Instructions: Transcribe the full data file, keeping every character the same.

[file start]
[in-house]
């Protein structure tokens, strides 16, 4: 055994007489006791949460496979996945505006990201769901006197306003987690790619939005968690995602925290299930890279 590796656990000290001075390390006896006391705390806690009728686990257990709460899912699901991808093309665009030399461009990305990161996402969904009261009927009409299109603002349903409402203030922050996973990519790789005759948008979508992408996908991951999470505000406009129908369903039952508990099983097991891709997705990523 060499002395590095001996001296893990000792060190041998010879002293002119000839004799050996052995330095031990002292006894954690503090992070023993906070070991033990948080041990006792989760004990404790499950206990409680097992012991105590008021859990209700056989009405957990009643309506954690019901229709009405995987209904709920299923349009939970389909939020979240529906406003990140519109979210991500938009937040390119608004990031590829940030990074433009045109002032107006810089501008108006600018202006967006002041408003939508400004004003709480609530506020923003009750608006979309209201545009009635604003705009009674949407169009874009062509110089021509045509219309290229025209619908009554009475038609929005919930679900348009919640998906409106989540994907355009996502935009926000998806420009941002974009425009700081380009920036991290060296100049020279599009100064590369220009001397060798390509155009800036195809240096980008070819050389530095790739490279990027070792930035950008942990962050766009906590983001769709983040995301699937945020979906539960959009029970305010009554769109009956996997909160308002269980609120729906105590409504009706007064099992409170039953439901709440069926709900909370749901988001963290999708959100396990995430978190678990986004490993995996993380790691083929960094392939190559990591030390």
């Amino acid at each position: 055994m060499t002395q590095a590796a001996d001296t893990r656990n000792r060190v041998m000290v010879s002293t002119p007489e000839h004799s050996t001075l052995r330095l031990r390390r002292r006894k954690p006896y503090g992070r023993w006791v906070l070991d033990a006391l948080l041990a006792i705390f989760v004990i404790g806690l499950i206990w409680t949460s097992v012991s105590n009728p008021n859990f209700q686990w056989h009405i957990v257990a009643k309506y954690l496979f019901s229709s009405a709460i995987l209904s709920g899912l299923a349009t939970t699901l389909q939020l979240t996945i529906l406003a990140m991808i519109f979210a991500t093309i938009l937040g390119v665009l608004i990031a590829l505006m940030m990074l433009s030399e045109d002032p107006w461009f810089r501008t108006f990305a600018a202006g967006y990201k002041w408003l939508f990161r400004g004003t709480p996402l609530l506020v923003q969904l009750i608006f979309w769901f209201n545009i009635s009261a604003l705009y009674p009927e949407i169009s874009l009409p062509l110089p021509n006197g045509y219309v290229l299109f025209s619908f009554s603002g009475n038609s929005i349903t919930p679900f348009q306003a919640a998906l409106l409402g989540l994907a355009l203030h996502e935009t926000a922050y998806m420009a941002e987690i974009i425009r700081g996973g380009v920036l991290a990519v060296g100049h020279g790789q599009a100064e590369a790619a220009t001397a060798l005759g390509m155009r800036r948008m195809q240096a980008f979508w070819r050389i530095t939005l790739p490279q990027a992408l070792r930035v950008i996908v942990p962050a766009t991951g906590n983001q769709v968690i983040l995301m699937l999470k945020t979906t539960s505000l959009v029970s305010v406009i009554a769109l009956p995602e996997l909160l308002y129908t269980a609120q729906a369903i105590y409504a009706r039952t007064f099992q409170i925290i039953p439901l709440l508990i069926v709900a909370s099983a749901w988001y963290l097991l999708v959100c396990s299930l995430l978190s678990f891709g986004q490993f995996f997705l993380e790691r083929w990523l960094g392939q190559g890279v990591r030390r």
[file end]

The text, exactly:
[in-house]
């Protein structure tokens, strides 16, 4: 055994007489006791949460496979996945505006990201769901006197306003987690790619939005968690995602925290299930890279 590796656990000290001075390390006896006391705390806690009728686990257990709460899912699901991808093309665009030399461009990305990161996402969904009261009927009409299109603002349903409402203030922050996973990519790789005759948008979508992408996908991951999470505000406009129908369903039952508990099983097991891709997705990523 060499002395590095001996001296893990000792060190041998010879002293002119000839004799050996052995330095031990002292006894954690503090992070023993906070070991033990948080041990006792989760004990404790499950206990409680097992012991105590008021859990209700056989009405957990009643309506954690019901229709009405995987209904709920299923349009939970389909939020979240529906406003990140519109979210991500938009937040390119608004990031590829940030990074433009045109002032107006810089501008108006600018202006967006002041408003939508400004004003709480609530506020923003009750608006979309209201545009009635604003705009009674949407169009874009062509110089021509045509219309290229025209619908009554009475038609929005919930679900348009919640998906409106989540994907355009996502935009926000998806420009941002974009425009700081380009920036991290060296100049020279599009100064590369220009001397060798390509155009800036195809240096980008070819050389530095790739490279990027070792930035950008942990962050766009906590983001769709983040995301699937945020979906539960959009029970305010009554769109009956996997909160308002269980609120729906105590409504009706007064099992409170039953439901709440069926709900909370749901988001963290999708959100396990995430978190678990986004490993995996993380790691083929960094392939190559990591030390």
């Amino acid at each position: 055994m060499t002395q590095a590796a001996d001296t893990r656990n000792r060190v041998m000290v010879s002293t002119p007489e000839h004799s050996t001075l052995r330095l031990r390390r002292r006894k954690p006896y503090g992070r023993w006791v906070l070991d033990a006391l948080l041990a006792i705390f989760v004990i404790g806690l499950i206990w409680t949460s097992v012991s105590n009728p008021n859990f209700q686990w056989h009405i957990v257990a009643k309506y954690l496979f019901s229709s009405a709460i995987l209904s709920g899912l299923a349009t939970t699901l389909q939020l979240t996945i529906l406003a990140m991808i519109f979210a991500t093309i938009l937040g390119v665009l608004i990031a590829l505006m940030m990074l433009s030399e045109d002032p107006w461009f810089r501008t108006f990305a600018a202006g967006y990201k002041w408003l939508f990161r400004g004003t709480p996402l609530l506020v923003q969904l009750i608006f979309w769901f209201n545009i009635s009261a604003l705009y009674p009927e949407i169009s874009l009409p062509l110089p021509n006197g045509y219309v290229l299109f025209s619908f009554s603002g009475n038609s929005i349903t919930p679900f348009q306003a919640a998906l409106l409402g989540l994907a355009l203030h996502e935009t926000a922050y998806m420009a941002e987690i974009i425009r700081g996973g380009v920036l991290a990519v060296g100049h020279g790789q599009a100064e590369a790619a220009t001397a060798l005759g390509m155009r800036r948008m195809q240096a980008f979508w070819r050389i530095t939005l790739p490279q990027a992408l070792r930035v950008i996908v942990p962050a766009t991951g906590n983001q769709v968690i983040l995301m699937l999470k945020t979906t539960s505000l959009v029970s305010v406009i009554a769109l009956p995602e996997l909160l308002y129908t269980a609120q729906a369903i105590y409504a009706r039952t007064f099992q409170i925290i039953p439901l709440l508990i069926v709900a909370s099983a749901w988001y963290l097991l999708v959100c396990s299930l995430l978190s678990f891709g986004q490993f995996f997705l993380e790691r083929w990523l960094g392939q190559g890279v990591r030390r």